Skip to main content
EducationLegalRelationshipsspecial educational needs

Supporting children with Autism in school

By 20/08/2023No Comments
autism laid out
by Chloe Chapman
SEND Consultancy Services

An estimated 700,000 adults and children have a diagnosis of Autism Spectrum Disorder (ASD) in the UK – approximately 1% of the population. However, there may be many more who do not have an official diagnosis but have the same profile of needs. If your child has Autism or suspected Autism, school can be an overwhelming and challenging experience.

The NHS website details the common signs of Autism in young and older children. There are also useful descriptors of how Autism can present differently in girls and boys; with girls generally being better at ‘masking’ typical Autistic behaviours, making it harder to spot (and diagnose) in girls.

How do I obtain a diagnosis of Autism?
If you suspect that your child may have Autism you will need to make a referral through your GP or child’s school, which is then referred to a Paediatrician. A Paediatrician will meet your child in a clinic setting and discuss their developmental milestones, and observe how your child plays and interacts. It is important to share any reports written by other medical professionals, and your child’s educational setting. Following this you will receive a written report outlining whether your child meets the criteria for a diagnosis of Autism. It is important to note that waiting lists to see a Paediatrician are often a minimum of 20 weeks long, and in reality significantly longer. It is possible to pay privately for a Health Professional to provide an assessment of Autism; this can typically cost a minimum of £1,500 and sometimes significantly more.

What school support is available for children with ASD?
If your child is struggling with the demands of the classroom or the social aspects of the playground it is important to ask for a meeting with the Special Educational Needs Co-ordinator (SENCo) in the first instance. You will need to check if your child is on the school’s SEN Support Register as this will allow the school to draw up to £6,000 funding to support your child (it is useful to note this is roughly 12 hours of support across the school week). You have the right to ask how this funding is being spent to support your child. Typical support for children with ASD might include a social skills group, structured social groups such as LEGO® therapy, sensory circuits and structured learning activities to support attention span in adult led tasks. Educational settings are able to seek advice from, and make referrals to, outside professionals such as an Educational Psychologist, Specialist Autism Advisory Teacher, Speech and Language Therapist or Occupational Therapist. These professionals will be able to provide individually tailored advice to the school in how best to support your child.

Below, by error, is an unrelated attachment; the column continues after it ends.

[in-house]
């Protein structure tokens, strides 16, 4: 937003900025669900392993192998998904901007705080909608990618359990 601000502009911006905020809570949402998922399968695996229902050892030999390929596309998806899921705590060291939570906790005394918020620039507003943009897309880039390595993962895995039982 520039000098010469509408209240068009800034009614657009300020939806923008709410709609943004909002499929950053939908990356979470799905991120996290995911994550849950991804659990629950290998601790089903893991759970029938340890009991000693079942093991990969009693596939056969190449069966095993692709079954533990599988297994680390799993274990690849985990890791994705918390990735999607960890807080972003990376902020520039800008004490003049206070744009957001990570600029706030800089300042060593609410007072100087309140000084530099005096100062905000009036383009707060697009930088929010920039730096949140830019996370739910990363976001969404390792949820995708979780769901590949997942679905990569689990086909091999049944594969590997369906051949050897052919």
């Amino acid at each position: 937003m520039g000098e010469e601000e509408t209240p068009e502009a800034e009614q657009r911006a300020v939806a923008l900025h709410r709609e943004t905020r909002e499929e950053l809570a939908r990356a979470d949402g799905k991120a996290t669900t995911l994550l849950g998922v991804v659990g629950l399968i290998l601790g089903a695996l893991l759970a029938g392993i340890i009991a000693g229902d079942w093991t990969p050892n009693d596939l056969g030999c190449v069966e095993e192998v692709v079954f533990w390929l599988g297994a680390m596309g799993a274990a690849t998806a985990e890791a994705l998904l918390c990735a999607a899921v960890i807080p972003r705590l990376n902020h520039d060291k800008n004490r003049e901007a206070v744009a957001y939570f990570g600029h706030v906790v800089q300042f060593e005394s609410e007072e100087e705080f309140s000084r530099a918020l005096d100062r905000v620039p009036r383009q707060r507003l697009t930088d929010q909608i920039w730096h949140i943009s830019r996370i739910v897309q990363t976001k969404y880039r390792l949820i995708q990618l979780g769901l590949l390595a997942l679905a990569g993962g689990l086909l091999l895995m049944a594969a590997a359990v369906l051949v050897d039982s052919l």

Autistic children can sometimes present with difficult or challenging behaviour in the classroom. This can be a response to the overwhelming sensory nature of the classroom, the number of social interactions that are required or because delayed social communication skills make it difficult to verbally communicate effectively. If your Autistic child is displaying dysregulated behaviours it is important to work with the school to identify possible triggers and support strategies. Difficult behaviours can be considered a means of communication (especially in non-verbal children) so it is important to work out what message your child is trying to get across. Providing alternative means of communication through; Picture Exchange Communication System (PECS), Signing, Objects of Reference or other means) can help to support your child to communicate and reduce frustrated behaviours.

Do I need a diagnosis to apply for an Education, Health and Care (EHC) Needs Assessment?
If your child has ASD traits and is struggling to manage in the school environment it is important to note that you do not need a diagnosis in order to apply for an EHC Needs Assessment. An EHC Needs Assessment is a statutory process through the Local Authority to assess the type and amount of support a child needs in an educational setting (Information about how to apply for an EHC Needs Assessment is on the Local Offer for your area). The types of difficulties your child faces and the way they communicate and behave does not change upon diagnosis; however having a recognised diagnosis can help others understand more about why your child may find certain things challenging. If you are worried about how your child is managing in a mainstream school and would like the Local Authority to consider a special school place you may need a diagnosis of Autism in order to be considered for a space in certain schools.

What if things are not going well for my child in school?
If things are not going well for your child in school (whether or not they have an ASD diagnosis) and they are on an SEN Support Plan you could consider (in conversation with the school) whether to apply for an EHC Needs Assessment. If your child already has an EHC Plan in place you should contact the school and Local Authority to arrange an early Annual Review to consider if the provision in place is working or not.

You can also contact local support groups or SENDIASS (as outlined in the Local Offer) both of which can offer impartial advice. You could also consider contacting an independent SEN Consultant who would be able to discuss the individual concerns regarding your child and advise next steps accordingly.

If you would like more information and advice about supporting a child with Autism then please get in touch.